Ethan Rutherford's fiction has appeared in Ploughshares, American Short Fiction and Best American Short Stories.
Heather Kraft/Courtesy HarperCollins
Heather Kraft/Courtesy HarperCollins
Ethan Rutherford is the author of The Peripatetic Coffin and Other Stories.
I'd seen the movies before reading the stories — Nicolas Roeg's masterful version of "Don't Look Now" featuring Donald Sutherland and Julie Christie; and Alfred Hitchcock's strangely flat-footed and clunky version of "The Birds" — so I thought I knew what to expect from Daphne du Maurier's fiction. I was, in fact, a little bored by the prospect of reading these stories, since I'd already seen the movies, but one day a friend insisted, loaned me her copy of Don't Look Now and just said: Trust me. I sat down while it was still light out, didn't move from the chair until dark and have had a hard time sleeping ever since.
What I love and admire about the stories collected here — and all of them are great, but I will confess to loving "Don't Look Now" and "The Birds," the two stories that open the collection, more than the rest — is that they are eventful, by which I mean: Things happen. I had been on a streak of reading collections packed with stories that hinged on small misunderstandings, or featured passive characters typing emails to one another and being sad about their inability to express themselves. There is nothing wrong with stories like this, at their best you could say this sort of story is Chekhov 2.0, but at the time I was frustrated with my own writing. In my stories, nothing much seemed to happen; I was lucky if my character was able to, say, move a couch into his bedroom. It was depressing for everyone.
And then: that long day and this book. The stories collected in Don't Look Now feature U-boats and ghost ships; murderers and femme fatales; love on the rocks; episodes of clairvoyance and psychic shock; and, of course, birds attacking humans. "Nothing's been the same since. Nor ever will be," says the narrator of "Kiss Me Again, Stranger" — and that is what you come to these stories for: each features characters who endure the strange and the extreme, and who are forever changed by the events that befall them.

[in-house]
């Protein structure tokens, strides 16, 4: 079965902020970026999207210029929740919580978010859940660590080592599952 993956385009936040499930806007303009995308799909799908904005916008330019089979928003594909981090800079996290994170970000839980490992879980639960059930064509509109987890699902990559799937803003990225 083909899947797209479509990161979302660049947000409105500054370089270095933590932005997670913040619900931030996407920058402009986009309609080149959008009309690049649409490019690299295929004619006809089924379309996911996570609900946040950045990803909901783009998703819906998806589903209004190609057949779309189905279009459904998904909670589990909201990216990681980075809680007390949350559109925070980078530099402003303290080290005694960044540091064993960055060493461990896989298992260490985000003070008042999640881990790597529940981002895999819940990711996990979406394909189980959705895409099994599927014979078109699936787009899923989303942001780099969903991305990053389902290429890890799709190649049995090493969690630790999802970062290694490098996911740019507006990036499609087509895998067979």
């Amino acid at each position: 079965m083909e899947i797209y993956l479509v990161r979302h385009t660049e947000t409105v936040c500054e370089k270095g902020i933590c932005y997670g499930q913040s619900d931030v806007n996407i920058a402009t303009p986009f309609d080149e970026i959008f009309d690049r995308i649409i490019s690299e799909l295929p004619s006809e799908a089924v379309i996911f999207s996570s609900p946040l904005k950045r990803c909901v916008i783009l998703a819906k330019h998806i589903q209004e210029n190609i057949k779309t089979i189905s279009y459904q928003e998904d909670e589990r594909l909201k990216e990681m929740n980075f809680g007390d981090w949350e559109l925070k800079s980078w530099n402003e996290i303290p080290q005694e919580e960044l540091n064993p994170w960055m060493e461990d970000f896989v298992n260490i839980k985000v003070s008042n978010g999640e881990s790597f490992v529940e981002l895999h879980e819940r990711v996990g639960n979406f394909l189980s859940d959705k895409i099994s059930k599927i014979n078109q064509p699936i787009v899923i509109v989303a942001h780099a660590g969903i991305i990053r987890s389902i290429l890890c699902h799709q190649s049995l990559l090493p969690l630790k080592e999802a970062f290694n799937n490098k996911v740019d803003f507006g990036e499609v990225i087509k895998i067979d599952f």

Do some of these stories telegraph their endings? Do a few of them read like genre exercises? Sure, a few of them do. But the first two alone are worth the price of admission. "Don't Look Now" is a strange and intimate masterpiece: a perfect distillation of the confusion and desire that attend grief, which, as the story progresses, adventures forward through the winding streets of Venice with the logic of nightmare. And then there's "The Birds," set on the desolate coast of Cornwall following World War II, which opens with a white cloud of gulls rising and falling in the trough of the seas "like a mighty fleet at anchor, waiting on the tide" — well, you know the story, or think you do. The movie is hammy and corny, but the story — both a precursor to the zombie scenarios so familiar these days and an early herald of the sort of environmental cataclysm we find ourselves on the verge of now — is absolutely terrifying. These stories open the book, and neither, once you turn the first page, lets you go.
All the stories in Don't Look Now are, in their own way, refusals of comfort —they do not end well for the characters — but we, as readers, knew that would be the case going in. This is du Maurier, after all. The pleasure in reading this book lies in being plunged into situations that are so fraught with tension that you begin to look for a release, which, when it does come, is never from the anticipated direction. They are strange stories; they are surprising. "Are you in distress?" comes the hail from a ghost ship in "Escort." The answer, as a reader, is surely: yes. But would you have it any other way?